The human major histocompatibility complex (HLA) encodes two sets of HLA class I molecules, which have been termed class Ia (or classical) and class Ib (or nonclassical) molecules. The class Ia molecules include the gene products of HLA-A, HLA-B, and HLA-C loci and are characterized by broad tissue expression and by a high degree of polymorphism. The class Ib molecules include the gene products of HLA-E, HLA-F, and HLA-G loci and are characterized by a restricted tissue distribution and by limited polymorphism. Besides being expressed on nucleated cells, classical and nonclassical HLA class I molecules are present in serum in soluble form (sHLA-I). The serum level of sHLA-I molecules is significantly increased in a variety of physiological and pathological conditions such as pregnancy, acute rejection episodes following organ allografts, acute graft-versus-host-disease (GVHD) following bone marrow transplantation, autoimmune diseases, viral infections, and malignant melanoma. Because of the statistically significant association with clinical parameters, the level of sHLA-I antigens has been suggested to represent a useful marker to predict the evolution of viral infections and to monitor the clinical course of allografts. Moreover, elevated levels of functional sHLA-I and soluble Fas-ligand molecules have been detected by our group in blood components and might play a role in the immunomodulatory effect of autologous and allogeneic transfusions. Several lines of evidence suggest that sHLA-I molecules are immunologically functional and may play an immunoregulatory role. In fact, they have been shown to elicit antibodies in both allogeneic and xenogeneic combinations, to inhibit the activity of alloreactive cytotoxic T lymphocytes (CTL), and to induce apoptosis in alloreactive and virus-specific CTL, in activated autologous and allogeneic CD8+ T cells, and in CD8+ NK cells. There is general agreement about the mechanism underlying the inhibition of CTL activity by sHLA antigens. This inhibition appears to be mediated by interactions of sHLA-I antigens a1 and a2 domains with T cell receptor (TCR). By contrast, there is conflicting information about the mechanism underlying induction of apoptosis of activated T cells by sHLA-I antigens. Several authors reported that sHLA-I molecules induced apoptosis of alloreactive CD8+ cytotoxic T lymphocytes through interaction with their TCR. However, our own data and those other groups indicate that classical and nonclassical sHLA-I molecules trigger Fas/Fas-ligand mediated apoptosis of phytohemoagglutinin (PHA)-activated and virus-specific CD8+ T lymphocytes as well as of CD8+ NK cells by interacting with CD8 coreceptor. Recently, we performed a series of experiments in our laboratory to clarify the intracellular mechanism(s) leading to Fas-ligand upregulation and secretion. These unpublished data indicate that sHLA-I/CD8 ligation elicits the phosphorylation of p56lck protein thyrosin kinase (PTK) associated with CD8 cytoplasmic domain in the absence of any other TCR-derived signal, the activation of syk-like ZAP-70 PTK and protein kinase C, and extracellular calcium influx. Then, activation and nuclear translocation of NF-kB and NF-AT occurs, leading to Fas-ligand mRNA transcription and soluble Fas-ligand secretion, which delivers the death signal. Interestingly, soluble Fas-ligand secretion and CD8+ cell apoptosis, but not CD8+ cell cytolitic activity, are completely inhibited by Cyclosporin A, which specifically blocks the activation of the calcineurin/calmodulin pathway. Taken together, these data suggest that sHLA-I molecules are involved in a signal-transduction pathway leading to Fas-ligand expression, soluble Fas-ligand secretion, and CD8+ cells apoptosis.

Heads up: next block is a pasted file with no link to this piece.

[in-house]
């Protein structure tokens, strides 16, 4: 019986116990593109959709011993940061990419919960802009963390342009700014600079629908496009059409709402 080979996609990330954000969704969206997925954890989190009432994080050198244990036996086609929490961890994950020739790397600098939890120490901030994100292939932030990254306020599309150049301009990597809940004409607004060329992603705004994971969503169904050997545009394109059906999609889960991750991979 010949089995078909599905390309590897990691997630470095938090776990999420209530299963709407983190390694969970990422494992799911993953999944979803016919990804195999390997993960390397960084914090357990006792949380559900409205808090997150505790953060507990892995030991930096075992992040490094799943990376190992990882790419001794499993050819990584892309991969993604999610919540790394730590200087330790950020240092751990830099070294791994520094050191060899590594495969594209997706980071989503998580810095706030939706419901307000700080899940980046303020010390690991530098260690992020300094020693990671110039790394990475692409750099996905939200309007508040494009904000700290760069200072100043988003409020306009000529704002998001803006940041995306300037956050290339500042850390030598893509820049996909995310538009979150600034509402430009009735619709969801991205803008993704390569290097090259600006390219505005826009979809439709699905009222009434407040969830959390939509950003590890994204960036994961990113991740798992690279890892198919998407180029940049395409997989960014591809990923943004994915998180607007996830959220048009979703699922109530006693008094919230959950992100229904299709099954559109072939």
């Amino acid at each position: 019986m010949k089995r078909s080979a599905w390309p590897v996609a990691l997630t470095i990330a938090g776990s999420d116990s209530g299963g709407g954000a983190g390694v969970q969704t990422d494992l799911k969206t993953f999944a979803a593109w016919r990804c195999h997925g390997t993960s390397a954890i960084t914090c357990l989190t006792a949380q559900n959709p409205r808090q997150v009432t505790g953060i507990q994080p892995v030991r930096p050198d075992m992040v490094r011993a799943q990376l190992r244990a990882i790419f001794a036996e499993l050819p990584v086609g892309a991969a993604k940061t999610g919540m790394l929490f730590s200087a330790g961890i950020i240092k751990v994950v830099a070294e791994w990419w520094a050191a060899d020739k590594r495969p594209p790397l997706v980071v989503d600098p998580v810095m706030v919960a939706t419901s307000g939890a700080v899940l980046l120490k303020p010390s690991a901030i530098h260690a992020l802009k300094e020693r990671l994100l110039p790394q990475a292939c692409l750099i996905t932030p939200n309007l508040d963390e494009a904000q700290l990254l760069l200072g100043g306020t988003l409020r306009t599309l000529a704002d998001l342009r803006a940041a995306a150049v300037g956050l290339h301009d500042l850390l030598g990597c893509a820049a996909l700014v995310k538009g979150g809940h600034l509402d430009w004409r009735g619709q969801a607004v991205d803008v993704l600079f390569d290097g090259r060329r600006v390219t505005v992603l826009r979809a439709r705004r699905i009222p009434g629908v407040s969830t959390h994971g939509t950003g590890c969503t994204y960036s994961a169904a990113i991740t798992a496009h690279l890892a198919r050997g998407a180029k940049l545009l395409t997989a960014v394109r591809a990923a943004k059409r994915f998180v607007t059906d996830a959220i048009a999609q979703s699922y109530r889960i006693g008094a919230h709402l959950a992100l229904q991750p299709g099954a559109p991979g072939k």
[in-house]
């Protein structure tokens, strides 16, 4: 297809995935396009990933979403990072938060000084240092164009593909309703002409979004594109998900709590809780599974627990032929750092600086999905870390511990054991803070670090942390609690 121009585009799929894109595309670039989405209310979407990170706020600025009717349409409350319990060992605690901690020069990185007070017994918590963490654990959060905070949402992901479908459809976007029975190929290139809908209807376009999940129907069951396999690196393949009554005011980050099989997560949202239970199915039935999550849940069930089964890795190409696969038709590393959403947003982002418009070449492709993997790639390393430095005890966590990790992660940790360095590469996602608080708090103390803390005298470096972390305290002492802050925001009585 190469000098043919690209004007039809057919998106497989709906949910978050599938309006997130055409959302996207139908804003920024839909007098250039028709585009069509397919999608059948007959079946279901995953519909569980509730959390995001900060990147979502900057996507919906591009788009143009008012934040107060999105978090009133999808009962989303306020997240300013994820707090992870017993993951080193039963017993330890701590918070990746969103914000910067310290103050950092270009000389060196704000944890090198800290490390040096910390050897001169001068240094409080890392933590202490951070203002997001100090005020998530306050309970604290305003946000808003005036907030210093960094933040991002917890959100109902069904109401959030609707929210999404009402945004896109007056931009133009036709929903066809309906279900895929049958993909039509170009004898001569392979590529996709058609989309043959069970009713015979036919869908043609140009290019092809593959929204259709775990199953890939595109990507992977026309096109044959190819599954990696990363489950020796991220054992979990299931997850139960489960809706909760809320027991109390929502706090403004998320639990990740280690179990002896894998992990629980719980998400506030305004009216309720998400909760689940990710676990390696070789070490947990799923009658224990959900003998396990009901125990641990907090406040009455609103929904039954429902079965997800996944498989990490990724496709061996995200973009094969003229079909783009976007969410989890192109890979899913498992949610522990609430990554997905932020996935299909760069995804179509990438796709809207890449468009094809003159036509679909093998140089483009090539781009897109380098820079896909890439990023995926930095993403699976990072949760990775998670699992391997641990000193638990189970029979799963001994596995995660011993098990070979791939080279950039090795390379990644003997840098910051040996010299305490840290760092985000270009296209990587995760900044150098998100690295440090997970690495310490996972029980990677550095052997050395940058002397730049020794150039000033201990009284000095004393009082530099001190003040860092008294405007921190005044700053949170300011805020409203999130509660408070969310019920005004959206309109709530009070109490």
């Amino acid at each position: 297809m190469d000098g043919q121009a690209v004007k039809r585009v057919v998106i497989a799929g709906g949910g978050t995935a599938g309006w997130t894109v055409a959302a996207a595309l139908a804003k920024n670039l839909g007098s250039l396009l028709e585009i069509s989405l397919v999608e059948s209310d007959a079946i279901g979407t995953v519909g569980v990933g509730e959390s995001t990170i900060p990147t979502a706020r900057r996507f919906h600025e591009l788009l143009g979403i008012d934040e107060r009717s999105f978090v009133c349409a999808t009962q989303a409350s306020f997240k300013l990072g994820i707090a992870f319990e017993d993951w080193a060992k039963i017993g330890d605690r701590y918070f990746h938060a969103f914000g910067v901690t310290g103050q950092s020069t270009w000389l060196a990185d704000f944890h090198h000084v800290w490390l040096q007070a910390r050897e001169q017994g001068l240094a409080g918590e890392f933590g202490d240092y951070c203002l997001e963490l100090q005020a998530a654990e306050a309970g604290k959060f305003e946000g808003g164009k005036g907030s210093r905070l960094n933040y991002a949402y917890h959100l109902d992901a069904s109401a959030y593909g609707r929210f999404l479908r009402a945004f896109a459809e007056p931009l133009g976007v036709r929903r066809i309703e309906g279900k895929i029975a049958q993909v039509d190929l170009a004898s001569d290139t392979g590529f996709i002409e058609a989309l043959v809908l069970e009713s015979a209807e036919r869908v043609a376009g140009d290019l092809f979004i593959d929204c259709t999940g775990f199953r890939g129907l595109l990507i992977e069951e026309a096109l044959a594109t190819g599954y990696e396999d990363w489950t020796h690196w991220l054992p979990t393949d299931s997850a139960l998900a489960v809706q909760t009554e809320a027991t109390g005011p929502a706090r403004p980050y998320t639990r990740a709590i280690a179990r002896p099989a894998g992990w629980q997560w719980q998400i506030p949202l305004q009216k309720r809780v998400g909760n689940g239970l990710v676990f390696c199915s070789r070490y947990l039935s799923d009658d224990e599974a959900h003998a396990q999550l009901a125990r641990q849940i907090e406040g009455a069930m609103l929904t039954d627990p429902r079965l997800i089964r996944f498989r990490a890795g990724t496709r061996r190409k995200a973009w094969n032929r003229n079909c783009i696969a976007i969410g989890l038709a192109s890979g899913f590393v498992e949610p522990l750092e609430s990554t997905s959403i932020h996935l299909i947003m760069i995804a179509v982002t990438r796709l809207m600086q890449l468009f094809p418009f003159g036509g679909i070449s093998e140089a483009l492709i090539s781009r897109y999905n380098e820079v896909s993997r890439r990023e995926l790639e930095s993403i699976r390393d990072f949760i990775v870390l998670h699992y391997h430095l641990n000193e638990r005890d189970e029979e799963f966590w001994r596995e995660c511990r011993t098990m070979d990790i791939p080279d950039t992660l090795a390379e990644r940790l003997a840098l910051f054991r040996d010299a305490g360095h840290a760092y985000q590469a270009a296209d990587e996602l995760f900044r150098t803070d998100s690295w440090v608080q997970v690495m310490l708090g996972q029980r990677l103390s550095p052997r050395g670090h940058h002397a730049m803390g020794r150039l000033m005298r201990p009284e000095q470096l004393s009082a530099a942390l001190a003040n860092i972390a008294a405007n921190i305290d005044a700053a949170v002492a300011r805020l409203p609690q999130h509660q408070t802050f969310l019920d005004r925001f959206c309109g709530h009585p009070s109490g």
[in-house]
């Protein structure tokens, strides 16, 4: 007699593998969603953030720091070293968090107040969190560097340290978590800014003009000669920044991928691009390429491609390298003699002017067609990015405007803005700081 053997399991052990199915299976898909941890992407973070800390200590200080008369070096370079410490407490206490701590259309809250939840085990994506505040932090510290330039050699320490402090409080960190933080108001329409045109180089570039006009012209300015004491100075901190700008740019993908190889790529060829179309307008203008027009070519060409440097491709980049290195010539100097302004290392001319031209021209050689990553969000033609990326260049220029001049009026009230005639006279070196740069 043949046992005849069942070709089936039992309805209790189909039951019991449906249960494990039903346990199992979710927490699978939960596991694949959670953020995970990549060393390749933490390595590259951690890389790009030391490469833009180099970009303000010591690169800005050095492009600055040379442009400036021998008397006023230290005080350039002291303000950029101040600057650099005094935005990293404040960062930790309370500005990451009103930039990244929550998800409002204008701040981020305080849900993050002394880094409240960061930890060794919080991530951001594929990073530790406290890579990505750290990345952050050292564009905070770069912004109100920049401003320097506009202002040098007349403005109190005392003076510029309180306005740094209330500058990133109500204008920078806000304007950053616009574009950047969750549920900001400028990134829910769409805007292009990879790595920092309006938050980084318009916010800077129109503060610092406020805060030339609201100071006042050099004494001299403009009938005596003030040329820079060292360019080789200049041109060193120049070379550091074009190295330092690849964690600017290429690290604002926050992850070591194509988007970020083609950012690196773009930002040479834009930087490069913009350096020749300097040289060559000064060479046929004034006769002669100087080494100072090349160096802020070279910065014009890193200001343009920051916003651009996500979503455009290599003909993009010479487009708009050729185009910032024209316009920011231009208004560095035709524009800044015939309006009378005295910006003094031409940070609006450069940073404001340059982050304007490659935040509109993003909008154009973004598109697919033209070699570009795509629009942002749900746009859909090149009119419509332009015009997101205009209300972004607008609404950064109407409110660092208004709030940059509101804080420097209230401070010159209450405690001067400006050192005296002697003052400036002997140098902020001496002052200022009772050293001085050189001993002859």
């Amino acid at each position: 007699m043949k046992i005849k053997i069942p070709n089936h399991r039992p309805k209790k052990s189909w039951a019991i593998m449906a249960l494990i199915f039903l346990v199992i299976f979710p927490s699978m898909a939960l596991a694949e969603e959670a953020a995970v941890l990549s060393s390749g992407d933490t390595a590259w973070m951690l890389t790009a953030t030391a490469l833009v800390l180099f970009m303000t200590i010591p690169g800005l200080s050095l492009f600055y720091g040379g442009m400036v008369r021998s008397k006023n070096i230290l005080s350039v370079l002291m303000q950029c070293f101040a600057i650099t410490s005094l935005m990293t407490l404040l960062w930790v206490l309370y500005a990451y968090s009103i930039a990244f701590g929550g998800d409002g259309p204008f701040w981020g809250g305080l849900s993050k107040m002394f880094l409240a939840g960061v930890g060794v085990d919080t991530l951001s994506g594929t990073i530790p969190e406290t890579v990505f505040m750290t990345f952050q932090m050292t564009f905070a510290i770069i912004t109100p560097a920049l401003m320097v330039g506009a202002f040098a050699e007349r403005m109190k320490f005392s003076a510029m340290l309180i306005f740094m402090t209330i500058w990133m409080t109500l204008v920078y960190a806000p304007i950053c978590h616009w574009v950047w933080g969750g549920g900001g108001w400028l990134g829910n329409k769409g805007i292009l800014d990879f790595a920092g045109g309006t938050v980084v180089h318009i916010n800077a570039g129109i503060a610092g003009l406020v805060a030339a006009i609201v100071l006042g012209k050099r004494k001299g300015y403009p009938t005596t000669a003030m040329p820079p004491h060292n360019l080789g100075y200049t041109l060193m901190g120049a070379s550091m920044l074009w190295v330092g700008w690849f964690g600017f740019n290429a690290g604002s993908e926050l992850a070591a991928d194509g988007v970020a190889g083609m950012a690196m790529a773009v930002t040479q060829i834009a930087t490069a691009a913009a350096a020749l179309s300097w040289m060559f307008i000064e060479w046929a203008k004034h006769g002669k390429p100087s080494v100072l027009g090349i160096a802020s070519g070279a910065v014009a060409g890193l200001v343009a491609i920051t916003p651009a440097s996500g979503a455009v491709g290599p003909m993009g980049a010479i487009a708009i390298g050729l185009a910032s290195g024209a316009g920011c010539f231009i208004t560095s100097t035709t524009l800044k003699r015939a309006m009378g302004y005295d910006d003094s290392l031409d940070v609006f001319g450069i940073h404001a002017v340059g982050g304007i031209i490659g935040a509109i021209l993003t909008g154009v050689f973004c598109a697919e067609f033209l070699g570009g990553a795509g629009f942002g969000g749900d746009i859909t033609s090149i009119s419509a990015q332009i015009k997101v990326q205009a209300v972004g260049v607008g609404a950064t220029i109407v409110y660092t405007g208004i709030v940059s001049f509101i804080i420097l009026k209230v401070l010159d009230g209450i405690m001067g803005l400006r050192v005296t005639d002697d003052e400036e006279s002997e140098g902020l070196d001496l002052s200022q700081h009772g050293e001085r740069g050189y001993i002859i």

|Number of pages||3|
|Publication status||Published - Feb 12 2002|
ASJC Scopus subject areas
- Biochemistry, Genetics and Molecular Biology(all)
- Environmental Science(all)